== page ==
A look back at JIA Awareness Week 2023

Blog by Nicola Goldstone

For those living with Juvenile Idiopathic Arthritis (JIA), myths such as “children can’t get arthritis”, “you always grow out of it”, “you were fine yesterday, so you can’t feel that bad today”, can be upsetting to hear as well as frustrating to constantly correct. So, for this year’s JIA Awareness week, we aimed to become ‘Mythbusting superheroes’ and to put those misconceptions to bed, instead highlighting what it is really like to have Juvenile Idiopathic Arthritis. But we couldn’t do it alone!

JIA Superheroes from around the UK, tweeted, re-tweeted, posted, and shared their own photos and videos to illustrate their experiences of JIA misunderstandings with our hashtag #BustingJIAMyths. For example, Megan Bennett, 17, from Bristol, posted a new video every day on her Instagram account, explaining how the condition can fluctuate, meaning good days and bad days… and some really bad days; how it is wrong to think that symptoms are only felt in the winter when actually they can affect you all year round; that joint pain is the only symptom when in fact there are many others including swollen joints, stiffness and restricted movement, fatigue and loss of appetite.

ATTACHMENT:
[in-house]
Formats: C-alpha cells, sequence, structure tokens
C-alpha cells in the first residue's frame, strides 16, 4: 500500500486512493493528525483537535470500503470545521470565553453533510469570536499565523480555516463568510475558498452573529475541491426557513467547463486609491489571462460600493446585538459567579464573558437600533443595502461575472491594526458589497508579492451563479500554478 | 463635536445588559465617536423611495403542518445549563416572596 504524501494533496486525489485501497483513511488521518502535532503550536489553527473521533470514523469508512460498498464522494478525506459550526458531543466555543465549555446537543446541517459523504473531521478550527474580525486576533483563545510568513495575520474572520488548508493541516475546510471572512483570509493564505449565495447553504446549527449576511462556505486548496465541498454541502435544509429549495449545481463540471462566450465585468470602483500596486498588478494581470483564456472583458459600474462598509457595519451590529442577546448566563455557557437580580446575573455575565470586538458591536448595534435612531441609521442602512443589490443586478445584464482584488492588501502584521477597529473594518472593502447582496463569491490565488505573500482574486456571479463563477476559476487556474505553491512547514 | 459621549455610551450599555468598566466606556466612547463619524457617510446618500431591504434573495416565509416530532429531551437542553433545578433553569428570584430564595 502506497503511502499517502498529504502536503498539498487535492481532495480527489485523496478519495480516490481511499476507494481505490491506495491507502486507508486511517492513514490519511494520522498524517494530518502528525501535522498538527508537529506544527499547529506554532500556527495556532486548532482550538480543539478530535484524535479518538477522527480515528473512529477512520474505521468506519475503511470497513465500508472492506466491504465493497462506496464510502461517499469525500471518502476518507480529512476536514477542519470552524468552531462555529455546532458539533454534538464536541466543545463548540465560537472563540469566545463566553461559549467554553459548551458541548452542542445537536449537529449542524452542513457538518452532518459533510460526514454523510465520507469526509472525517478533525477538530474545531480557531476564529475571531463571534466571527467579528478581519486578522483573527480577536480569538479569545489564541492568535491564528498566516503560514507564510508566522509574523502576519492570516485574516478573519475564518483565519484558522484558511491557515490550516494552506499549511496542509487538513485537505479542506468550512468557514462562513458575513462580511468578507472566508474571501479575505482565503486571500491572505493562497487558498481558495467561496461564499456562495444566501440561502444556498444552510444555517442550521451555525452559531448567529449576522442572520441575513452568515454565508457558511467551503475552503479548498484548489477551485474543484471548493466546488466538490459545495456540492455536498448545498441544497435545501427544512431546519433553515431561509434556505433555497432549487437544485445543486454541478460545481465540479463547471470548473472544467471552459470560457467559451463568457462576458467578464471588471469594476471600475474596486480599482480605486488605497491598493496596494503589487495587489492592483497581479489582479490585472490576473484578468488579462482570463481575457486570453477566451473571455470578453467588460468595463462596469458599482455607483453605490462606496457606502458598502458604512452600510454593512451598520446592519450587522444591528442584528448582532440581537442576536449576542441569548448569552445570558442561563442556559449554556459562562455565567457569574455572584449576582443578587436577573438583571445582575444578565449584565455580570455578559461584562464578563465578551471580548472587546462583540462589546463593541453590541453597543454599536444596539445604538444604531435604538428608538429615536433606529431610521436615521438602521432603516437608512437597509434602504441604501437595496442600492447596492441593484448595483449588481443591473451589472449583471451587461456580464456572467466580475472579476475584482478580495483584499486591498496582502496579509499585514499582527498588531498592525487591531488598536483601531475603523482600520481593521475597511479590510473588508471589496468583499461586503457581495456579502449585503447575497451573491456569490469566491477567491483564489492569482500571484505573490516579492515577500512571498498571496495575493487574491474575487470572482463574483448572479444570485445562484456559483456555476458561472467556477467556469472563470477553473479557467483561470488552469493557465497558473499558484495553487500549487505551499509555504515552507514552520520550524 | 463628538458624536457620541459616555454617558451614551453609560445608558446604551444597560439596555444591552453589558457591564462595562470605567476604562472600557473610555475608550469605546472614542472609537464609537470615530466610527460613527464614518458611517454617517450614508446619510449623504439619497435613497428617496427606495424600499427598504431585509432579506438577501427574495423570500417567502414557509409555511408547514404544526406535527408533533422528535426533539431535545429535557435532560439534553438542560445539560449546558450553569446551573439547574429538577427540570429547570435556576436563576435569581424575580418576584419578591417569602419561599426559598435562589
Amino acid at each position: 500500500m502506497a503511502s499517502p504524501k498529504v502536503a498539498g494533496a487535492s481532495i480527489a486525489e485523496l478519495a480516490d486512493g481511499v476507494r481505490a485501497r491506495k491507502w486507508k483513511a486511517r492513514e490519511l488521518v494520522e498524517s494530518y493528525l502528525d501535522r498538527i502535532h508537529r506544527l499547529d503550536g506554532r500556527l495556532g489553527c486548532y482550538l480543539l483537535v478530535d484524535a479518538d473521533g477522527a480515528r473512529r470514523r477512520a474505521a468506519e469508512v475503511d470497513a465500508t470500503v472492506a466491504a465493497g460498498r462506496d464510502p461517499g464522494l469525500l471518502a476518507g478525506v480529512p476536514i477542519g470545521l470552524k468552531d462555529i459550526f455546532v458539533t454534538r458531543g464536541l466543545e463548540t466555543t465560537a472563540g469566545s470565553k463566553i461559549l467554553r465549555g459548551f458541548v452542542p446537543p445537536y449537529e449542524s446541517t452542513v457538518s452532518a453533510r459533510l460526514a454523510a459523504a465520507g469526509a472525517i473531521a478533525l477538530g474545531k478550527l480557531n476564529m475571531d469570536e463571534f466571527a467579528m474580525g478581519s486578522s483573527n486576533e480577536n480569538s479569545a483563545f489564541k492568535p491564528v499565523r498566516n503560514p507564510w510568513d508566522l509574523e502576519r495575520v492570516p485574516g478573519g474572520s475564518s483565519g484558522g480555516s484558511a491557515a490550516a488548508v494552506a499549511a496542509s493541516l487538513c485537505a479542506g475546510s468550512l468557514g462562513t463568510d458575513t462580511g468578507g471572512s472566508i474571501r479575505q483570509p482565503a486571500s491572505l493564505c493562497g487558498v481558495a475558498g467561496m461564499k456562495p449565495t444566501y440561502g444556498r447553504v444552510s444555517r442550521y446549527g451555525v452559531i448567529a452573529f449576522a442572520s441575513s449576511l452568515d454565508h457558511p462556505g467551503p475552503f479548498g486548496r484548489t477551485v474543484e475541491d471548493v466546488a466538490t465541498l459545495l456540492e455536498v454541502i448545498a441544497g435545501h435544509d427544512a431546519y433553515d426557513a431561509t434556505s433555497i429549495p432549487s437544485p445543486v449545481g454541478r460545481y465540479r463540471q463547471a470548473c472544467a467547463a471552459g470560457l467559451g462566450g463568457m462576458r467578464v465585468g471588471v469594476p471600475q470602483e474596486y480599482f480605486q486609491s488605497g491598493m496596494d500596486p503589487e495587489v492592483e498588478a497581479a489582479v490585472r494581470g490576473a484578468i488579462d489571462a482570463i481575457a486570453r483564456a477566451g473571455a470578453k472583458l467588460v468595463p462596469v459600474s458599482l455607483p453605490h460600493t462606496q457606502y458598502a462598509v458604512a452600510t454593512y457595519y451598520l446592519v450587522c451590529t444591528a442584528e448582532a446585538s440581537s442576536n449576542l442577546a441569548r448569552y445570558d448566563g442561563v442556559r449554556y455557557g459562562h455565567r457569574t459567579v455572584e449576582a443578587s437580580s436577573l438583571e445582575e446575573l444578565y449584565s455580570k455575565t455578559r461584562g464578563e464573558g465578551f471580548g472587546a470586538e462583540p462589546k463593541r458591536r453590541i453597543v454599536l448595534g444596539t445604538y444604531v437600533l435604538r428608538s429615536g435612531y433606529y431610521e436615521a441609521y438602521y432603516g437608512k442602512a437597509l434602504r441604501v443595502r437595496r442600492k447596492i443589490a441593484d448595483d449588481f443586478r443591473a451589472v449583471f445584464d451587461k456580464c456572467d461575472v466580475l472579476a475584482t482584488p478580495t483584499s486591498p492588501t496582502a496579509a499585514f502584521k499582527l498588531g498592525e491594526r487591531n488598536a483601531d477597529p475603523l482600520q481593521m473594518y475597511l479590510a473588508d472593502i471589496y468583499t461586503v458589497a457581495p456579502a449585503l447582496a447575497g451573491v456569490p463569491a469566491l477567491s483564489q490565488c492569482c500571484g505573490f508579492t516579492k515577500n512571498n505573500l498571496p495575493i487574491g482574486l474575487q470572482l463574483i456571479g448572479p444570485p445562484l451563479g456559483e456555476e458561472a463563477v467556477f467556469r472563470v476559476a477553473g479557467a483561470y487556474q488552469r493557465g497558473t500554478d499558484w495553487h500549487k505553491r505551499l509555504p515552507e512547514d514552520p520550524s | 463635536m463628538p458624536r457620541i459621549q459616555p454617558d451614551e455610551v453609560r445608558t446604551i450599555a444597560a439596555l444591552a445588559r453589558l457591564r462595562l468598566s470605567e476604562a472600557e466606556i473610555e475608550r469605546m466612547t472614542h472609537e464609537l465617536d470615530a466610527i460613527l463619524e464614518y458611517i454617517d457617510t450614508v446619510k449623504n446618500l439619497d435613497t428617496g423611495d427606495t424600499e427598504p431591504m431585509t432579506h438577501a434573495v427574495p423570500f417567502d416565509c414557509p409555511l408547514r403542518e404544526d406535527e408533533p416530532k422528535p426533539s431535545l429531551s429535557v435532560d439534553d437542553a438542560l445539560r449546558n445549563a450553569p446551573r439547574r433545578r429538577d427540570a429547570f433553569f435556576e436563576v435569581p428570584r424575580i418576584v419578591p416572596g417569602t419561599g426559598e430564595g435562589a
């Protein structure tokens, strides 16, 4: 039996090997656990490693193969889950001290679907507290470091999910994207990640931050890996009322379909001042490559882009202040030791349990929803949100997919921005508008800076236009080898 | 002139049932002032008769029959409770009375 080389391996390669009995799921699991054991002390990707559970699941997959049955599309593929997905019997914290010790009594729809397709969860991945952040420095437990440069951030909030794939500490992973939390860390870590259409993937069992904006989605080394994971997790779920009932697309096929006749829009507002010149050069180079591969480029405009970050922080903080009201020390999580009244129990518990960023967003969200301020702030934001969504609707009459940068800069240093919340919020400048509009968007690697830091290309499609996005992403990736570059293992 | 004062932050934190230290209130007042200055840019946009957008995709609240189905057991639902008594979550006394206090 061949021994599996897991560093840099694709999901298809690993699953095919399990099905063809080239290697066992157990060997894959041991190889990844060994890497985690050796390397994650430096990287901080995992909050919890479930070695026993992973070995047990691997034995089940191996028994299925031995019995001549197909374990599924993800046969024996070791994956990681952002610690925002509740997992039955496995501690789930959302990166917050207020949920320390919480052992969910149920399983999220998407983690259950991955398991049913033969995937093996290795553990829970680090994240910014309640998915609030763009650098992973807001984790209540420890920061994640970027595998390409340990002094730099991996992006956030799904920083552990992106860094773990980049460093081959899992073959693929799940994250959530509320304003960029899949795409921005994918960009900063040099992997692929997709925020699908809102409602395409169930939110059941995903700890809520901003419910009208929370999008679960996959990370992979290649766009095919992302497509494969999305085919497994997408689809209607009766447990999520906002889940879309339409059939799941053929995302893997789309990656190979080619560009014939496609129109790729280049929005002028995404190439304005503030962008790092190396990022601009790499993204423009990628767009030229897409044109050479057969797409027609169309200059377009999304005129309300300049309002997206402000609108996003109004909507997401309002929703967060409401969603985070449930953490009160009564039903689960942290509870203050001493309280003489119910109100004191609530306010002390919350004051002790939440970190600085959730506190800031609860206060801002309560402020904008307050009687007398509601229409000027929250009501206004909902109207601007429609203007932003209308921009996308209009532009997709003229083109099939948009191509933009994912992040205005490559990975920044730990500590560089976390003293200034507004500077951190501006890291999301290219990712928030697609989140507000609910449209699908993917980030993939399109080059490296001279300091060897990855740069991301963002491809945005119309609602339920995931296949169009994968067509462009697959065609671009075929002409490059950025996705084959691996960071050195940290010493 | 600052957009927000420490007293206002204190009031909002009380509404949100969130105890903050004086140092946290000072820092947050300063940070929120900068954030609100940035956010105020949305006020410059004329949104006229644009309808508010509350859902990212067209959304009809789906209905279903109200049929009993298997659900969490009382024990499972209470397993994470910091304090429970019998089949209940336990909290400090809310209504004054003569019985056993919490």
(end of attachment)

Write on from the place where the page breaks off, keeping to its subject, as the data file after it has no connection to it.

Fitness coach Isaac from Versus Limits Coaching, wanted to bust the myth that children can’t have arthritis- he was diagnosed at 11 and explained how exercise helped him to feel that he had taken back control of his body and improved both his mental and physical health. Whereas Pam Duncan-Glancy MSP for the Glasgow area, shared how her mother was told it was just ‘growing pains’ before she was finally diagnosed with JIA. You can watch both of their videos on our JIA-at-NRAS YouTube channel.

The #JIAMythBusterQuiz

Our #JIAMythBusterQuiz, a 7-question quiz designed to bust the most common JIA myths and to better explain the condition, was taken by over 500 people over the course of the week. It is still available on our JIA-at-NRAS website so if you haven’t already, go and check it out! In fact, encourage friends, family members, teachers, colleagues to take it! Raising awareness of Juvenile Idiopathic Arthritis will ensure that children get a correct diagnosis earlier; that they get the support and access to services that they need; reduce the feelings of isolation they may feel for lack of understanding and encourage funding of new research into better ways to diagnose and treat the condition.

To find out more about what we have coming at JIA-at-NRAS, follow our JIA social media on FacebookTwitter and Instagram. You can also keep checking our website for everything specific to JIA.